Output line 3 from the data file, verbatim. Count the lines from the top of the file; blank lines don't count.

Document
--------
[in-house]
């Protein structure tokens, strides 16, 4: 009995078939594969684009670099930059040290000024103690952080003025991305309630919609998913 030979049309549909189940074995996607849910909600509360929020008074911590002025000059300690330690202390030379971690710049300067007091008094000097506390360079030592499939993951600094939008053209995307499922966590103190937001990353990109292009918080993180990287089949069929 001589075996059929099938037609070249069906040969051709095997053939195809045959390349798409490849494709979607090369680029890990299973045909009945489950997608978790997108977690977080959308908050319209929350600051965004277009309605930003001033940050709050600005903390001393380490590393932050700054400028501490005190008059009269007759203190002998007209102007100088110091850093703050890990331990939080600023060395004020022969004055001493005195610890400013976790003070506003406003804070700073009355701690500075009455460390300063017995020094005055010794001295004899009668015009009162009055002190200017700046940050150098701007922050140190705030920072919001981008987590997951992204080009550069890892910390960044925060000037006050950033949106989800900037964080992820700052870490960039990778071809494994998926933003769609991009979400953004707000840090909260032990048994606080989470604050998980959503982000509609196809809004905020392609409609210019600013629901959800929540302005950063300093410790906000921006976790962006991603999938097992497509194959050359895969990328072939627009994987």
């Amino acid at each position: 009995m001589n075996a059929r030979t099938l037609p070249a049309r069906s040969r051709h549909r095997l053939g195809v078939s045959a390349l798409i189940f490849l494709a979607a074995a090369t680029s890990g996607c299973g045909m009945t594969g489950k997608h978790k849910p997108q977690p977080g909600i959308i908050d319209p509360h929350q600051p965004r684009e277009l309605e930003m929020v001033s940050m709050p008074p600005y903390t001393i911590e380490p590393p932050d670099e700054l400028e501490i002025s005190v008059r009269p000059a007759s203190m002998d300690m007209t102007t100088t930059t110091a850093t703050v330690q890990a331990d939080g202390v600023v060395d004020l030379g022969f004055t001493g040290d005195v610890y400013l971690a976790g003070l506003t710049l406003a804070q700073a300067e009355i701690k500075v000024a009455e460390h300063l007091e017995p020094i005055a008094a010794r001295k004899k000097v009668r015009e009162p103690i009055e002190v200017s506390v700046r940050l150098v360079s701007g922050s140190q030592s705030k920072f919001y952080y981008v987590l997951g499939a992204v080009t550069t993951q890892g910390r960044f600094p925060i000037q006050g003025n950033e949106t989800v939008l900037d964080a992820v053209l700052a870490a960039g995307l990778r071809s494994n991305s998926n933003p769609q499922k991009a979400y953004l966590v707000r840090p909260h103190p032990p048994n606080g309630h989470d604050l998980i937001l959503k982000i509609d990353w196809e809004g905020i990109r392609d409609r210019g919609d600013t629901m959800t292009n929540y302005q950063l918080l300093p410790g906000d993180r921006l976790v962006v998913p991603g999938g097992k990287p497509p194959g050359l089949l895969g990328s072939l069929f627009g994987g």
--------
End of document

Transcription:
């Amino acid at each position: 009995m001589n075996a059929r030979t099938l037609p070249a049309r069906s040969r051709h549909r095997l053939g195809v078939s045959a390349l798409i189940f490849l494709a979607a074995a090369t680029s890990g996607c299973g045909m009945t594969g489950k997608h978790k849910p997108q977690p977080g909600i959308i908050d319209p509360h929350q600051p965004r684009e277009l309605e930003m929020v001033s940050m709050p008074p600005y903390t001393i911590e380490p590393p932050d670099e700054l400028e501490i002025s005190v008059r009269p000059a007759s203190m002998d300690m007209t102007t100088t930059t110091a850093t703050v330690q890990a331990d939080g202390v600023v060395d004020l030379g022969f004055t001493g040290d005195v610890y400013l971690a976790g003070l506003t710049l406003a804070q700073a300067e009355i701690k500075v000024a009455e460390h300063l007091e017995p020094i005055a008094a010794r001295k004899k000097v009668r015009e009162p103690i009055e002190v200017s506390v700046r940050l150098v360079s701007g922050s140190q030592s705030k920072f919001y952080y981008v987590l997951g499939a992204v080009t550069t993951q890892g910390r960044f600094p925060i000037q006050g003025n950033e949106t989800v939008l900037d964080a992820v053209l700052a870490a960039g995307l990778r071809s494994n991305s998926n933003p769609q499922k991009a979400y953004l966590v707000r840090p909260h103190p032990p048994n606080g309630h989470d604050l998980i937001l959503k982000i509609d990353w196809e809004g905020i990109r392609d409609r210019g919609d600013t629901m959800t292009n929540y302005q950063l918080l300093p410790g906000d993180r921006l976790v962006v998913p991603g999938g097992k990287p497509p194959g050359l089949l895969g990328s072939l069929f627009g994987g």